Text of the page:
You’ve just been in NZ for the launch of the latest Lonely Planet guide on the country. I hear it’s a pretty big deal? Yeah they take it very seriously. Perhaps more so than any other Lonely Planet book. New Zealand relies so heavily on tourism for its sense of place in the world. They get their noses out of joint quite easily. They’re all desperate to be in the book.

And how about travellers? Do you think people use the guides too closely? Even with a country as relatively small and underpopulated as New Zealand, there are places that we just cannot fit into the book. It really should be a starting point, and something to fall back on. I don’t think there’s any harm in travellers just turning down some road and seeing what they can find without using the book as a bible.

You’ve put more emphasis on environmentally-thinking businesses… It’s been a response largely to travellers themselves. We’ve tried to just evaluate each operation in terms of sustainability and ethical and cultural sensitivity.

In the book you suggest Kiwis are successfully promoting Maori culture… Absolutely. In contrast to Australia – perhaps that’s an easy comparison to make and perhaps a bit dangerous – but certainly in New Zealand, Maori culture is very mainstream. It’s integral to the identity of the place. Maori tourism is therefore also very prevalent. It’s really a fabulous part of NZ and something that we’ve actively tried to research on the ground.

Your picture was in the previous edition. Did you get recognised when doing the research? That hasn’t happened. I guess I don’t have a distinctive face! Sometimes it’s more expedient to tell them who you are. If you’re just finding out opening times there’s no harm. But generally we have to have a subjective opinion on the place. We try to stay undercover. For businesses, accommodation etc. we try to fly under the radar. If you front up to a hostel and tell them who you are, you’re obviously going to get a glowing positive response, not an accurate assessment of how they treat the average traveller who’s arriving.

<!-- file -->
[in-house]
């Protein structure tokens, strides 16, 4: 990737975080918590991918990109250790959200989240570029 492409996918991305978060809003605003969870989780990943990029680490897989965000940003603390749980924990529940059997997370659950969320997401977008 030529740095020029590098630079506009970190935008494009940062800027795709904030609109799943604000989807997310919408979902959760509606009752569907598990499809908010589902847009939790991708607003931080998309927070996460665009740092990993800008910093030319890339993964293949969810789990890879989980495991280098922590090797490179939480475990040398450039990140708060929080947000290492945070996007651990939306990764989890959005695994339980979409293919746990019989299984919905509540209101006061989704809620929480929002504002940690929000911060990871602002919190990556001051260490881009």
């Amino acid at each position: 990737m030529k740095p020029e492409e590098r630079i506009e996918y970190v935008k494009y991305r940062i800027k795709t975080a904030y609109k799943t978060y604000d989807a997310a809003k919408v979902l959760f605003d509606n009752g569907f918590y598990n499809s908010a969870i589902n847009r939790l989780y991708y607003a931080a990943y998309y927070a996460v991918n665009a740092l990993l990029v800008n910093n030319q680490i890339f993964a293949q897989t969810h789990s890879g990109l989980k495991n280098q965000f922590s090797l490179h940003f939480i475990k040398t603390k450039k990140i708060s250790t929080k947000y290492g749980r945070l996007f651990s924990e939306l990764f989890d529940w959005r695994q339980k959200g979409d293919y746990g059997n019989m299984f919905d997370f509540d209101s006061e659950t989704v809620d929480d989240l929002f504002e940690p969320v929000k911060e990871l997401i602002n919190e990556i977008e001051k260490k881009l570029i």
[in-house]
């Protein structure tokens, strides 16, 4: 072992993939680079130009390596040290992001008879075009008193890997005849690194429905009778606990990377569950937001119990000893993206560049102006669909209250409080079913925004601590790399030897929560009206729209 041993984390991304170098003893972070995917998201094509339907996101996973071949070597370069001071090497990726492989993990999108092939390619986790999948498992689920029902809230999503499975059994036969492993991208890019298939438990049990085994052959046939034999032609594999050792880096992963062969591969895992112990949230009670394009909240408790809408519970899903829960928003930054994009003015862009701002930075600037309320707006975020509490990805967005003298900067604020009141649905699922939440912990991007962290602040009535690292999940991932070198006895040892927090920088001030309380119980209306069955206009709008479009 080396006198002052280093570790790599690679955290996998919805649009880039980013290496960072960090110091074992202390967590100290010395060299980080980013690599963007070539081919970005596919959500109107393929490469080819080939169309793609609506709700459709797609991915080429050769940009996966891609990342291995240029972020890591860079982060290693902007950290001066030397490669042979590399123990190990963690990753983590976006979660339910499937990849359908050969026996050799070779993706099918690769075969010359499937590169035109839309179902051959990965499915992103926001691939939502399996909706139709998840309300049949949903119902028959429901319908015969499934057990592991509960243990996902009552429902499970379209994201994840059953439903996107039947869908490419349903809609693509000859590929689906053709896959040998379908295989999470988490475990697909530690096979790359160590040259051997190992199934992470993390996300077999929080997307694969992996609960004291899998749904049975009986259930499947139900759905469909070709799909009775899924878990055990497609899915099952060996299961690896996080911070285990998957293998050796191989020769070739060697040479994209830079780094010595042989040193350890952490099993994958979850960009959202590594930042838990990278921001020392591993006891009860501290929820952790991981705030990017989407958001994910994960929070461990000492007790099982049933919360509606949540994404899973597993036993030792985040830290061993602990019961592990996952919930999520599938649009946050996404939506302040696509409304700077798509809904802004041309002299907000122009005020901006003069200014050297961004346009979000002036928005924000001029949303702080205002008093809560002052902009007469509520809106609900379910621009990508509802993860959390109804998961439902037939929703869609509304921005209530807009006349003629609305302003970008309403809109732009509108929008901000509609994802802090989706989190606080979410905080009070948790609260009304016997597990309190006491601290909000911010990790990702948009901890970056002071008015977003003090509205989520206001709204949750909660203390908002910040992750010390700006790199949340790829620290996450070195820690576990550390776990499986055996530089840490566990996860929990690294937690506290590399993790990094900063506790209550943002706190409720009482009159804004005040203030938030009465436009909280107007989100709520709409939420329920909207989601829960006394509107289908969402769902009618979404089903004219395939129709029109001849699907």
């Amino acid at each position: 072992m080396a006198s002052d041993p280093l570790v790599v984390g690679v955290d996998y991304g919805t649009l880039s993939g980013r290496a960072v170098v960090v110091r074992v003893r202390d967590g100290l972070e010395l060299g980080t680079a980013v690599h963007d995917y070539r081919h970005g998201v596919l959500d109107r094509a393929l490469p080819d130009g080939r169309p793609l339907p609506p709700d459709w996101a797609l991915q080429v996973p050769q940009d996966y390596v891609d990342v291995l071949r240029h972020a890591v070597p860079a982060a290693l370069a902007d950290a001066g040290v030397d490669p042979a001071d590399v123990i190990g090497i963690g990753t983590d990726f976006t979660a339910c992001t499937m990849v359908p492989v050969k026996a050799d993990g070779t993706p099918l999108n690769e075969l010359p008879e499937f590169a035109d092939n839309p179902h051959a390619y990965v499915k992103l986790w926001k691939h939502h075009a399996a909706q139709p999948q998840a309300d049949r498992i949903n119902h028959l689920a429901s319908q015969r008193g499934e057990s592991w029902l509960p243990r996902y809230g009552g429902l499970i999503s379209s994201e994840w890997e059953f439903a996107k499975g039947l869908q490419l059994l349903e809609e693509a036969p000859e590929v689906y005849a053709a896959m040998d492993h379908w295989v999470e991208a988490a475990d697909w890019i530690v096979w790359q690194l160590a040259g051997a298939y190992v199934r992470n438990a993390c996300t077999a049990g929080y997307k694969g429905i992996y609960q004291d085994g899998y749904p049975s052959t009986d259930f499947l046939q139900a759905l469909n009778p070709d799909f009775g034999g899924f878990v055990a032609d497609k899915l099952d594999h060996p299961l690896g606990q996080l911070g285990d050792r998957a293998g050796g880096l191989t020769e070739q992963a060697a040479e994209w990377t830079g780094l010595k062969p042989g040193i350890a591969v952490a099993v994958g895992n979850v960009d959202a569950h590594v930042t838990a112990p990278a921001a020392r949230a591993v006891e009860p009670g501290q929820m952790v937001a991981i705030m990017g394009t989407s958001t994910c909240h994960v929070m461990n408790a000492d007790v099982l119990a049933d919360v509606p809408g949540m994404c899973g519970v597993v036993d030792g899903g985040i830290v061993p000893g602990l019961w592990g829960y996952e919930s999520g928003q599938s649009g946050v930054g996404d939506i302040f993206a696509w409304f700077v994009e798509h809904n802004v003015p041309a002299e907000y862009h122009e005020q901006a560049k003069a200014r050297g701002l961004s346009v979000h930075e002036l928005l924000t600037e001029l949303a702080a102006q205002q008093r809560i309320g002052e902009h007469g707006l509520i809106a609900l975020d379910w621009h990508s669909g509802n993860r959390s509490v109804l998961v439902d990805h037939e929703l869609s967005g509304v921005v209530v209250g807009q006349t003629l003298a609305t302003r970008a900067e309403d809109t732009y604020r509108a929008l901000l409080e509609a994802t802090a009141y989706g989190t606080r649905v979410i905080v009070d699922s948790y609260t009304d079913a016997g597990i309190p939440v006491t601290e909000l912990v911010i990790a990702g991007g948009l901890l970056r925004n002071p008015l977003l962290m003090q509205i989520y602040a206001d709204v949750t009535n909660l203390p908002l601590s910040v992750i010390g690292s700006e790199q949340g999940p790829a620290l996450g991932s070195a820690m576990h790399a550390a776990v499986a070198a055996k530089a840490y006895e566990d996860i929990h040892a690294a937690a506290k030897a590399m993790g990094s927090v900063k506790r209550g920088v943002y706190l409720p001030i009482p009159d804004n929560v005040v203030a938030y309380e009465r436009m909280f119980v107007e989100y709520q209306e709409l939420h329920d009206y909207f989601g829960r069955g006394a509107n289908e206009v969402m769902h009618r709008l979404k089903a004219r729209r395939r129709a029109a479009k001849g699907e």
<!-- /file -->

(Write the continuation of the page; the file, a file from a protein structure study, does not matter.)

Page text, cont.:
North or South Island? They are very different and they both have a distinct appeal. The south has far less people, so if you’re looking for wild outdoors and mountains and abandoned coastline and fjords and a real wilderness experience, then I would say South Island. If you’re looking for a more urban experience, you’ve got Wellington or Auckland on the North Island which are superbly vibrant cities for different reasons. If you’re looking for easily accessible Maori experiences, the North Island is definitely the place to go.

Do you have a favourite spot? I really like the Marlborough Region. The wine is fantastic. In terms of cities, I’m a big fan of Wellington and also Dunedin, which is a student town with a great live music scene and great cafés. Wellington is a fairly remote city by world standards and like anywhere a bit isolated it looks inwards for its inspiration.

Is travel writing as good as it sounds? Yeah, we’re getting paid to travel, it’s pretty much the dream job, there’s no denying it. It can be a grind but it’s pretty good.

How did you get into it? I kind of had a circuitous path. I studied architecture and worked on and off in that profession for six years, but as a hippy guy from Tasmania I didn’t really fit in. I ended up writing a book about my travels to the States – still unpublished! Then a job came up in the LP office in Melbourne drawing maps. I worked in the office [doing various jobs] for about seven years. After a while I felt the travel itch again and decided to write for them. You have to sit a test, which is quite rigorous. If you pass, you then have to become a freelance writer. It’s competitive, you have to pitch your case and really sell yourself. I’d encourage anybody if they feel they’ve got the physical energy and the creative energy to write with a bit of flair and have the attention to detail. It’s a fantastic job no doubt.

New Zealand (14th Edition) is out now, published by Lonely Planet.